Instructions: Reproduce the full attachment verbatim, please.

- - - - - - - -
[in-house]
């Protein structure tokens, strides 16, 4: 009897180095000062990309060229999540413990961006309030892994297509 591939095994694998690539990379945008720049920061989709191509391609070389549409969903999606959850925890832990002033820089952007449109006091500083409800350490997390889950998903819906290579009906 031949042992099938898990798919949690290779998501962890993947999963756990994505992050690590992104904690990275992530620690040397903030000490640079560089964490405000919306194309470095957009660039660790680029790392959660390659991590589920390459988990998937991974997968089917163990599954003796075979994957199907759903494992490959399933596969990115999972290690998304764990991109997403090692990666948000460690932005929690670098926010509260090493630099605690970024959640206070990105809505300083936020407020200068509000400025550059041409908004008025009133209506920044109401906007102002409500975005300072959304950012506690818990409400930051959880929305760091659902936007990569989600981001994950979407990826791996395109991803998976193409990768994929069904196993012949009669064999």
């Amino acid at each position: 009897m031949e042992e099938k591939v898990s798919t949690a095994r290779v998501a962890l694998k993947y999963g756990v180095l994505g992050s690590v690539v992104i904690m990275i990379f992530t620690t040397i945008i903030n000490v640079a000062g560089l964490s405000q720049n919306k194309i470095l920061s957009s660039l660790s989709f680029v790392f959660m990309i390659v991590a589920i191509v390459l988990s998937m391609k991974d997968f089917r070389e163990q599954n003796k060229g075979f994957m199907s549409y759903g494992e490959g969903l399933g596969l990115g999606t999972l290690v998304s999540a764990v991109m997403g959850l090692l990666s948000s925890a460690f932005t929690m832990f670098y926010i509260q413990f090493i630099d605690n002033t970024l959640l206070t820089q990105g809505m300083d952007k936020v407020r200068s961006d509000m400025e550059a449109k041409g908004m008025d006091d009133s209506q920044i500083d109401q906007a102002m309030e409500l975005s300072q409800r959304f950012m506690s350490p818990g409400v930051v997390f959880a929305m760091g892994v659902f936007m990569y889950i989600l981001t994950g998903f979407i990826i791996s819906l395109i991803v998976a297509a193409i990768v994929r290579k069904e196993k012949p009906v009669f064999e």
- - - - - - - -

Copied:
[in-house]
């Protein structure tokens, strides 16, 4: 009897180095000062990309060229999540413990961006309030892994297509 591939095994694998690539990379945008720049920061989709191509391609070389549409969903999606959850925890832990002033820089952007449109006091500083409800350490997390889950998903819906290579009906 031949042992099938898990798919949690290779998501962890993947999963756990994505992050690590992104904690990275992530620690040397903030000490640079560089964490405000919306194309470095957009660039660790680029790392959660390659991590589920390459988990998937991974997968089917163990599954003796075979994957199907759903494992490959399933596969990115999972290690998304764990991109997403090692990666948000460690932005929690670098926010509260090493630099605690970024959640206070990105809505300083936020407020200068509000400025550059041409908004008025009133209506920044109401906007102002409500975005300072959304950012506690818990409400930051959880929305760091659902936007990569989600981001994950979407990826791996395109991803998976193409990768994929069904196993012949009669064999």
């Amino acid at each position: 009897m031949e042992e099938k591939v898990s798919t949690a095994r290779v998501a962890l694998k993947y999963g756990v180095l994505g992050s690590v690539v992104i904690m990275i990379f992530t620690t040397i945008i903030n000490v640079a000062g560089l964490s405000q720049n919306k194309i470095l920061s957009s660039l660790s989709f680029v790392f959660m990309i390659v991590a589920i191509v390459l988990s998937m391609k991974d997968f089917r070389e163990q599954n003796k060229g075979f994957m199907s549409y759903g494992e490959g969903l399933g596969l990115g999606t999972l290690v998304s999540a764990v991109m997403g959850l090692l990666s948000s925890a460690f932005t929690m832990f670098y926010i509260q413990f090493i630099d605690n002033t970024l959640l206070t820089q990105g809505m300083d952007k936020v407020r200068s961006d509000m400025e550059a449109k041409g908004m008025d006091d009133s209506q920044i500083d109401q906007a102002m309030e409500l975005s300072q409800r959304f950012m506690s350490p818990g409400v930051v997390f959880a929305m760091g892994v659902f936007m990569y889950i989600l981001t994950g998903f979407i990826i791996s819906l395109i991803v998976a297509a193409i990768v994929r290579k069904e196993k012949p009906v009669f064999e």